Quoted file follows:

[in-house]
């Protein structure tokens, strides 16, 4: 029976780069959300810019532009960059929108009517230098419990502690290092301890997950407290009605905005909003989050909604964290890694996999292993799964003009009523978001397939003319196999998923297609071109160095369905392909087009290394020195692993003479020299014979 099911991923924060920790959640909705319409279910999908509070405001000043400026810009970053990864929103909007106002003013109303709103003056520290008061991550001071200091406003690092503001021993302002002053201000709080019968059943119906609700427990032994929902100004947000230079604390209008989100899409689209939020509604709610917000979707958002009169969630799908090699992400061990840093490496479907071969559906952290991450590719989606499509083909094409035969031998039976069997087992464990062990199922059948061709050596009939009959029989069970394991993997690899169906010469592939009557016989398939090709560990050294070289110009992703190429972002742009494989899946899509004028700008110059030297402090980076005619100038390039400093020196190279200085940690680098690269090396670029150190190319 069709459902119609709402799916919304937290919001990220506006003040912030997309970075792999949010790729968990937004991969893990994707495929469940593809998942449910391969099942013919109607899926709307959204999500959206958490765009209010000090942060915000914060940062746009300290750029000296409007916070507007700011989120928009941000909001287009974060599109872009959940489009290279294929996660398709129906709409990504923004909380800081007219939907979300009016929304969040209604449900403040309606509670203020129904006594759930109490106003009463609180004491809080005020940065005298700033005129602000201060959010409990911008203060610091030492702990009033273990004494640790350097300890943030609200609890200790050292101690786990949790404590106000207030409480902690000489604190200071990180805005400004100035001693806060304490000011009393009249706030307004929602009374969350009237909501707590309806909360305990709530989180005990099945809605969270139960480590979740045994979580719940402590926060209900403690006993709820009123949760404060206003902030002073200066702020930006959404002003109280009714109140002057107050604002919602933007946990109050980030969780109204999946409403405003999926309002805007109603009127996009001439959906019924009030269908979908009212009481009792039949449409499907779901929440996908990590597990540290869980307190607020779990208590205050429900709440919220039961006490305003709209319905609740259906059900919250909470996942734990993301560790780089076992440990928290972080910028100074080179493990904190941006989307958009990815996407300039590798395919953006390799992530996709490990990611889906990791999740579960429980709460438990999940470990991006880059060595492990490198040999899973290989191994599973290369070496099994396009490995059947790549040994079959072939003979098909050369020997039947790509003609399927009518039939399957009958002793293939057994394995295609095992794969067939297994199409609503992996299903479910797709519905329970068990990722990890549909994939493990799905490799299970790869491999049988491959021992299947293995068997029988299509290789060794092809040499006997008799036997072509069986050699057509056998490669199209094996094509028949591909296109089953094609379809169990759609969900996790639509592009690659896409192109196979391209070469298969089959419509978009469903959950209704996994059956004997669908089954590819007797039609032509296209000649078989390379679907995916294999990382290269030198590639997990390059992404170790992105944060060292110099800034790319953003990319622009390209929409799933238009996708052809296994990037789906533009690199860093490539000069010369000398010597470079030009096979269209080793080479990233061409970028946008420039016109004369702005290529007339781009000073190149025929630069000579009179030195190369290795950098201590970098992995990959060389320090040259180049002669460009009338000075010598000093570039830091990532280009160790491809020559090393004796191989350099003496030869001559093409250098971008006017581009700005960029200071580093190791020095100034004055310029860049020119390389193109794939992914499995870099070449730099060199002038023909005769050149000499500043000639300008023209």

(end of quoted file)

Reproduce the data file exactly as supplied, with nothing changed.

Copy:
[in-house]
């Protein structure tokens, strides 16, 4: 029976780069959300810019532009960059929108009517230098419990502690290092301890997950407290009605905005909003989050909604964290890694996999292993799964003009009523978001397939003319196999998923297609071109160095369905392909087009290394020195692993003479020299014979 099911991923924060920790959640909705319409279910999908509070405001000043400026810009970053990864929103909007106002003013109303709103003056520290008061991550001071200091406003690092503001021993302002002053201000709080019968059943119906609700427990032994929902100004947000230079604390209008989100899409689209939020509604709610917000979707958002009169969630799908090699992400061990840093490496479907071969559906952290991450590719989606499509083909094409035969031998039976069997087992464990062990199922059948061709050596009939009959029989069970394991993997690899169906010469592939009557016989398939090709560990050294070289110009992703190429972002742009494989899946899509004028700008110059030297402090980076005619100038390039400093020196190279200085940690680098690269090396670029150190190319 069709459902119609709402799916919304937290919001990220506006003040912030997309970075792999949010790729968990937004991969893990994707495929469940593809998942449910391969099942013919109607899926709307959204999500959206958490765009209010000090942060915000914060940062746009300290750029000296409007916070507007700011989120928009941000909001287009974060599109872009959940489009290279294929996660398709129906709409990504923004909380800081007219939907979300009016929304969040209604449900403040309606509670203020129904006594759930109490106003009463609180004491809080005020940065005298700033005129602000201060959010409990911008203060610091030492702990009033273990004494640790350097300890943030609200609890200790050292101690786990949790404590106000207030409480902690000489604190200071990180805005400004100035001693806060304490000011009393009249706030307004929602009374969350009237909501707590309806909360305990709530989180005990099945809605969270139960480590979740045994979580719940402590926060209900403690006993709820009123949760404060206003902030002073200066702020930006959404002003109280009714109140002057107050604002919602933007946990109050980030969780109204999946409403405003999926309002805007109603009127996009001439959906019924009030269908979908009212009481009792039949449409499907779901929440996908990590597990540290869980307190607020779990208590205050429900709440919220039961006490305003709209319905609740259906059900919250909470996942734990993301560790780089076992440990928290972080910028100074080179493990904190941006989307958009990815996407300039590798395919953006390799992530996709490990990611889906990791999740579960429980709460438990999940470990991006880059060595492990490198040999899973290989191994599973290369070496099994396009490995059947790549040994079959072939003979098909050369020997039947790509003609399927009518039939399957009958002793293939057994394995295609095992794969067939297994199409609503992996299903479910797709519905329970068990990722990890549909994939493990799905490799299970790869491999049988491959021992299947293995068997029988299509290789060794092809040499006997008799036997072509069986050699057509056998490669199209094996094509028949591909296109089953094609379809169990759609969900996790639509592009690659896409192109196979391209070469298969089959419509978009469903959950209704996994059956004997669908089954590819007797039609032509296209000649078989390379679907995916294999990382290269030198590639997990390059992404170790992105944060060292110099800034790319953003990319622009390209929409799933238009996708052809296994990037789906533009690199860093490539000069010369000398010597470079030009096979269209080793080479990233061409970028946008420039016109004369702005290529007339781009000073190149025929630069000579009179030195190369290795950098201590970098992995990959060389320090040259180049002669460009009338000075010598000093570039830091990532280009160790491809020559090393004796191989350099003496030869001559093409250098971008006017581009700005960029200071580093190791020095100034004055310029860049020119390389193109794939992914499995870099070449730099060199002038023909005769050149000499500043000639300008023209």